Easy Agile Podcast Ep.4 - Em Campbell-Pretty, CEO & Managing Director at Pretty Agile

by Nick Muldoon, Co-CEO

30 Nov 2020

"I had a thoroughly entertaining conversation on the podcast with Em Campbell-Pretty, CEO & Managing Director at Pretty Agile.We covered a lot of ground, speaking about scaling agile, being a SAFe fellow, discipline, the traits of effective leaders and how to trust your people."

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Transcript

Nick Muldoon:

Good day, folks. Thanks for joining us for another Easy Agile Podcast. This morning, I'm joined by Em Campbell-Pretty of Pretty Agile. Em is one of 22 SAFe fellows globally and she's been doing agile transformations at scale for over a decade now. She's also the author of two books, The Art of Avoiding a Train Wreck and Tribal Unity. So, all about culture and psychological safety here, and all about obviously scaling agile release trains, tips and tricks.

Nick Muldoon:

My key takeaways that I was really jazzed about, the traits of effective leaders for scaling agile transformations and being an effective organization, trust, as in trusting their people, an openness to learning and a willingness to learn, the ability to experiment and treat things as failures if they are failures, and discipline. Em and I talked a bit about discipline today as a trait of leaders. It's a really great episode and I took a lot from it, and you'll hear my takeaways at the end and what I need to go and learn after some time with Em this morning. So, let's get started. How many weeks a year are you typically on the road?

Em Campbell-Pretty:

How many weeks a year am I typically on the road? A lot, most. It would be unusual for me to spend four weeks without going somewhere. That would be unusual. I don't travel every week, but I travel most weeks, and I travel in big blocks. Right? So, I'll go and do ... Like I said, just before the lockdown, we did three weeks in Auckland, so that was in February-March.

Em Campbell-Pretty:

We went to Auckland, we had a client in Auckland, we just stayed there. So, three weeks in Auckland, came back here, and did not return to Auckland. Returned to support that client virtually over Teams and Zoom was how that one went. But yeah. Normally between running around Australia, Southeast Asia, Hong Kong, Singapore, Manila, the US, New Zealand, yeah, not home that often, normally. This has been truly bizarre.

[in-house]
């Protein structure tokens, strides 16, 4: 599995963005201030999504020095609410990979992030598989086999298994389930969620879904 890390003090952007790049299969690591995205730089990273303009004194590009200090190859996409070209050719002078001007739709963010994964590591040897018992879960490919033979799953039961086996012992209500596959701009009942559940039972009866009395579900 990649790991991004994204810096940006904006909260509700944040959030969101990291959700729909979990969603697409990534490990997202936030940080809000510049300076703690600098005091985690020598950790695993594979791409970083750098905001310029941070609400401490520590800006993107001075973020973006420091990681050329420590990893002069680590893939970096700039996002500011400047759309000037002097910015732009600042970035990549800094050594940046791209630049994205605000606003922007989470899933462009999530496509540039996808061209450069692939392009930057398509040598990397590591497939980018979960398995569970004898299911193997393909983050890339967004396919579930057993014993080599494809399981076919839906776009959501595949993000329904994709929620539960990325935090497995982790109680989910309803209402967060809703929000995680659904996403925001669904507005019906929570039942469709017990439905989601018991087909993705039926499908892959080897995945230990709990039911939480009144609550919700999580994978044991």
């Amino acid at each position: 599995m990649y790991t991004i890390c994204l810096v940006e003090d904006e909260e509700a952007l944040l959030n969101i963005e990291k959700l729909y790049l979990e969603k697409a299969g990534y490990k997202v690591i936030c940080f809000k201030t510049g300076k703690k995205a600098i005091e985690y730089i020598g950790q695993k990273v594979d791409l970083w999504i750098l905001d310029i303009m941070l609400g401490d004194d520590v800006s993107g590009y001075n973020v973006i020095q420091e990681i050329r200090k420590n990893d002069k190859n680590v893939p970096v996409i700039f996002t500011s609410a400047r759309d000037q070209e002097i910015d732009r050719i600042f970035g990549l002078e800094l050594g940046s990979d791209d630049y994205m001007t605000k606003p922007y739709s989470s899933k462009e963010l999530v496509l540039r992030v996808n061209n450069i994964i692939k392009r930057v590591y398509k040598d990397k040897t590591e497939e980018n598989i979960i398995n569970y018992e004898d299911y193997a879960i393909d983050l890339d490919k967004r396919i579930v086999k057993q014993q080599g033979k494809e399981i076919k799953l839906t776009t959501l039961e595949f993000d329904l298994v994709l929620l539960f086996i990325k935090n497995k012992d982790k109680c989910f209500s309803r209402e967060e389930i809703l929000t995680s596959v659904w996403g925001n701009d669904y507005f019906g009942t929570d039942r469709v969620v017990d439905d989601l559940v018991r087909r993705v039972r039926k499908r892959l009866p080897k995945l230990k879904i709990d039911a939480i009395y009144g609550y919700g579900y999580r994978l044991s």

Nick Muldoon:

So, this is a very unusual year for someone like yourself that's flying around visiting clients all over the world.

Em Campbell-Pretty:

Absolutely. Absolutely. It's been a very strange year. It's an interesting difference on energy as well. Not flying all the time I think is good for my body. I feel the difference. I also feel the difference sitting in a chair all the time. So, I was traveling a lot, but I was on my feet most days when I was working. Now if I'm working, I'm sitting a lot.

Nick Muldoon:

You're sitting down. Yeah.

Em Campbell-Pretty:

So, that's interesting. But I don't miss the jet lag at all. I don't miss the amount of time the travel consumes at all. In fact, it's been nice. I've had a little bit of head space. I've probably blogged more this year than I have in a few years because I've just had some head space and being able to think. But I don't get to see the world either, and all my holidays got canceled. So, nevermind work. I had trips to Europe. Four weeks from now, I was supposed to be in Canada seeing polar bears.

Nick Muldoon:

Aw.

Em Campbell-Pretty:

Tell me about it!

Nick Muldoon:

I would love to see polar bears. They look so cuddly on TV. I'm not sure that that would actually be the circumstance if I was to try to approach one and give one a cuddle.

Em Campbell-Pretty:

Yeah. I don't think cuddling was involved. I was told I could bring a camera and a tripod, which means obviously I'm going to stand some distance away from this polar bear and take photos. But that will not be happening either. So, no holidays and no travel for work, and of course, being in Melbourne, not even any, let's just go to [crosstalk 00:04:15].

Nick Muldoon:

Coffee or anything like that.

Em Campbell-Pretty:

Just nothing.

Nick Muldoon:

Nothing.

Em Campbell-Pretty:

Nothing.

Nick Muldoon:

Yeah, because you've been on legit lockdown.

Em Campbell-Pretty:

Yep.

Nick Muldoon: